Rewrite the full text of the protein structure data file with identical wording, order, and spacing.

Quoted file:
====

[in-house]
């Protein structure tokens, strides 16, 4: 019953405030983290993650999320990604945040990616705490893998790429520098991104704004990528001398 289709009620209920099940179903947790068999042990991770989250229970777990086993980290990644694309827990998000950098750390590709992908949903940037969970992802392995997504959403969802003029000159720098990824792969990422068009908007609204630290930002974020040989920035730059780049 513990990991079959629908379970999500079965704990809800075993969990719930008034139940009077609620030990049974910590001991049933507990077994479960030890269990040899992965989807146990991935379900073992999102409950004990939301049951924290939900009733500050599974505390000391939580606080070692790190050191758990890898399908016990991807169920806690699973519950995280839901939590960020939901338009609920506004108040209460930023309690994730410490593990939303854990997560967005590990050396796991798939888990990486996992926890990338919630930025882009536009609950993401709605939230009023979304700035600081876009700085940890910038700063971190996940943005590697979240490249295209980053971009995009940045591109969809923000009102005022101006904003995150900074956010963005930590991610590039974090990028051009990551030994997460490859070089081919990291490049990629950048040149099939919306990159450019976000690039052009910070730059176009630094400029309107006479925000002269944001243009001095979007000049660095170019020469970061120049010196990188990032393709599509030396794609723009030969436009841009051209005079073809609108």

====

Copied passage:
[in-house]
């Protein structure tokens, strides 16, 4: 019953405030983290993650999320990604945040990616705490893998790429520098991104704004990528001398 289709009620209920099940179903947790068999042990991770989250229970777990086993980290990644694309827990998000950098750390590709992908949903940037969970992802392995997504959403969802003029000159720098990824792969990422068009908007609204630290930002974020040989920035730059780049 513990990991079959629908379970999500079965704990809800075993969990719930008034139940009077609620030990049974910590001991049933507990077994479960030890269990040899992965989807146990991935379900073992999102409950004990939301049951924290939900009733500050599974505390000391939580606080070692790190050191758990890898399908016990991807169920806690699973519950995280839901939590960020939901338009609920506004108040209460930023309690994730410490593990939303854990997560967005590990050396796991798939888990990486996992926890990338919630930025882009536009609950993401709605939230009023979304700035600081876009700085940890910038700063971190996940943005590697979240490249295209980053971009995009940045591109969809923000009102005022101006904003995150900074956010963005930590991610590039974090990028051009990551030994997460490859070089081919990291490049990629950048040149099939919306990159450019976000690039052009910070730059176009630094400029309107006479925000002269944001243009001095979007000049660095170019020469970061120049010196990188990032393709599509030396794609723009030969436009841009051209005079073809609108």